Politics of Big Data

The Guardian asked “How Digital is the 2015 election?” this week. The Evening Standard declared that 2015 will be “the year social media wins the General Election”. One thing is clear: social media and digital strategies will very much play a role in currying favour for the main political parties. Tapping into this surge of interest in social media sentiment, FleishmanHillard client TCS has launched a new smartphone app, ElectUK, designed to help voters identify, track and share trends ahead of the May 2015 General Election.

TCS has data-crunched more than 4.6 million tweets to offer a revealing window on how voters feel about candidates, parties and those key election issues. For example, the Economy is currently the most talked about election topic having received 29% of all mentions, followed by Employment (24.3%) and Health (15.6%). The have also been more negative conversations about the Economy (27%) than there were positive conversations (21.7%) across the country.

One of the features that most distinguishes ElectUK is its ‘Compare Politicians’ function. Here is an example of how sentiment is split between three of the main party leaders:










From relatively unstructured data, the app presents positive and negative sentiments for each of the 3 politicians against each other across the last 24 hours. It shows you which election topics were most associated with each politician and how people feel about each politician. There is also an option to look back over either a week or a month to see how opinions about the politicians have changed over time.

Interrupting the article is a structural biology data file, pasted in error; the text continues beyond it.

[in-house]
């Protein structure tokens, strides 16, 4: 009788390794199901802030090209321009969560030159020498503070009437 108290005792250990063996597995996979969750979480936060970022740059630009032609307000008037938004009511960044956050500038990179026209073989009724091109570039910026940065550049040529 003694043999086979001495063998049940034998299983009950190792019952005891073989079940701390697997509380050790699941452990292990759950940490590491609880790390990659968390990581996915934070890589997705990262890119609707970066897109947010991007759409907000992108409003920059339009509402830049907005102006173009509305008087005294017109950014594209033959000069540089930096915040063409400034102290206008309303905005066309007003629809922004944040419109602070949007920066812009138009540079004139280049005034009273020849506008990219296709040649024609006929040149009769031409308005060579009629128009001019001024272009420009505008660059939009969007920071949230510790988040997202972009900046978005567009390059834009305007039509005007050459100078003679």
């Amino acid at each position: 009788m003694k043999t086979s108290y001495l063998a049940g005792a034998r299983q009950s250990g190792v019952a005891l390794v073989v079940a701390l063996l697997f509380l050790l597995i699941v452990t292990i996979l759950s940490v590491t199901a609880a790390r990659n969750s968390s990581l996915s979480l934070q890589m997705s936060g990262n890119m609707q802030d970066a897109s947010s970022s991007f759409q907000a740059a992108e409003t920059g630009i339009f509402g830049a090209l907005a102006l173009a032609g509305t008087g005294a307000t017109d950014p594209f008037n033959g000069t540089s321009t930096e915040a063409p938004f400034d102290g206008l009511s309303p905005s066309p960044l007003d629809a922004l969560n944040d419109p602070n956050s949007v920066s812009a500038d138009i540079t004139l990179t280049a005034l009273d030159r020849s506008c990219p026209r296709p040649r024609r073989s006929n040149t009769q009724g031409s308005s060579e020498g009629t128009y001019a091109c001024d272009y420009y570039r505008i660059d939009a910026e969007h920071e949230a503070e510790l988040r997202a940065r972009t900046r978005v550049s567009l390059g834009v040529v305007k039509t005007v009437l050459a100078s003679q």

As the global agency for TCS, FleishmanHillard’s London team has been working closely with TCS to support the development of the ElectUK app, create supporting content and promote the app through traditional and social media channels.

With more than thirty percent of people aged 18-24 saying that their vote will be influenced by social media content, David Cameron’s statement that “too many tweets might make a tw*t” could seem distinctly out of touch with the electorate. Up until mid-March, there were 21 million interactions about the May 2015 General Election on social media. ElectUK is capitalising on Twitter to spread news, shape debate and predict outcomes leading up to May 7th.

Follow @ElectUK on Twitter. The app is free to download on both Apple and Android devices.